Macquarie is recommending the heaviest overweight in Singapore within an Asian equities portfolio and banks within sectors. In terms of actual allocations, however, it suggests that around 27% of an Asian equities portfolio, its highest recommended weighting, be devoted to China.

With the global manufacturing cycle likely to weaken in the months ahead, focusing on countries and sectors that are low beta to the cycle is likely to pay dividends, Macquarie says.

When it comes to sectors, consumer staples, telcos and utilities are all very consistently low beta to the cycle, while materials, consumer discretionary and tech are consistently high beta. Macquarie is overweight all three of these low beta sectors.

In addition to being low beta to the global cycle, consumer staples and telcos have excellent valuation support, with both sectors still cheap on those metrics which, in the past, have been the most reliable signals of value for each of these sectors, Macquarie says.

Utilities, on the other hand, are not cheap (currently trading a full standard deviation above their long-run average on forward PER), but with the sector such a consistent outperformer when the global manufacturing cycle is deteriorating, and also very low beta recently, it commands an overweight position given the firm's overall view on markets.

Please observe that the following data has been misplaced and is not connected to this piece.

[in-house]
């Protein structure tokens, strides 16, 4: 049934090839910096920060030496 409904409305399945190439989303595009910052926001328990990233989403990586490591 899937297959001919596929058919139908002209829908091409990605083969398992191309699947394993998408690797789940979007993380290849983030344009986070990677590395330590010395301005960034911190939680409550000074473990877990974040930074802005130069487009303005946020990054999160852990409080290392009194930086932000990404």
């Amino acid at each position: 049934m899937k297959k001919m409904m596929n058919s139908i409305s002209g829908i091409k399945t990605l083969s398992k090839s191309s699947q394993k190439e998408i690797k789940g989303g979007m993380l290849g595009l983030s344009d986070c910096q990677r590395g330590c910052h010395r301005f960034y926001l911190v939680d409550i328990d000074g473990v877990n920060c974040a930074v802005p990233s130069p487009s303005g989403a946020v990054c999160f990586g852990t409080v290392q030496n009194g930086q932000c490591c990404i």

Macquarie notes that three factors are key in assessing Asian equities: valuations, the direction of the global manufacturing cycle, and risk appetite.

At around two times price-to-book value, 14.8 times forward earnings and 20.1 times trailing earnings, the odds of losing money on a three-month investment horizon are now 60%, while the odds of a greater than 10% return are a mere 16%, if history is a guide, Macquarie says.

When key indicators of the cycle are rising, returns on Asian equities are strong, and when they are falling, returns are negative. For equity investors in Asia, getting the direction of the cycle right is crucial. The two most reliable and timely indicators here are earnings revisions (for Asia ex Japan) and the US ISM (new orders minus inventories). Both are close to 20-year highs, suggesting the next major move in these indicators is much more likely to be down than up, the firm says.

Risk spreads fell further in recent weeks as investors continued to chase high risk assets. Asian equities have been a key beneficiary of this trend. Macquarie says forecasting changes in risk spreads is not its area of expertise, but if sentiment towards global economic growth now takes a breather as re-stocking demand fades, risk spreads are unlikely to continue falling sharply, removing what is currently an important tailwind for Asian equities.

With valuations stretched, and indicators of the global manufacturing cycle at near 20-year highs, the balance of risks to Asian equities is to the downside over the next three months, in Macquarie's view. A pullback of 15-20% is its base case scenario.

Macquarie recommends that investors have a defensive and domestic growth bias to their portfolios, with defensive sectors such as consumer staples and telcos as key overweights. In terms of countries, Singapore and Taiwan remain relatively good value, the firm says.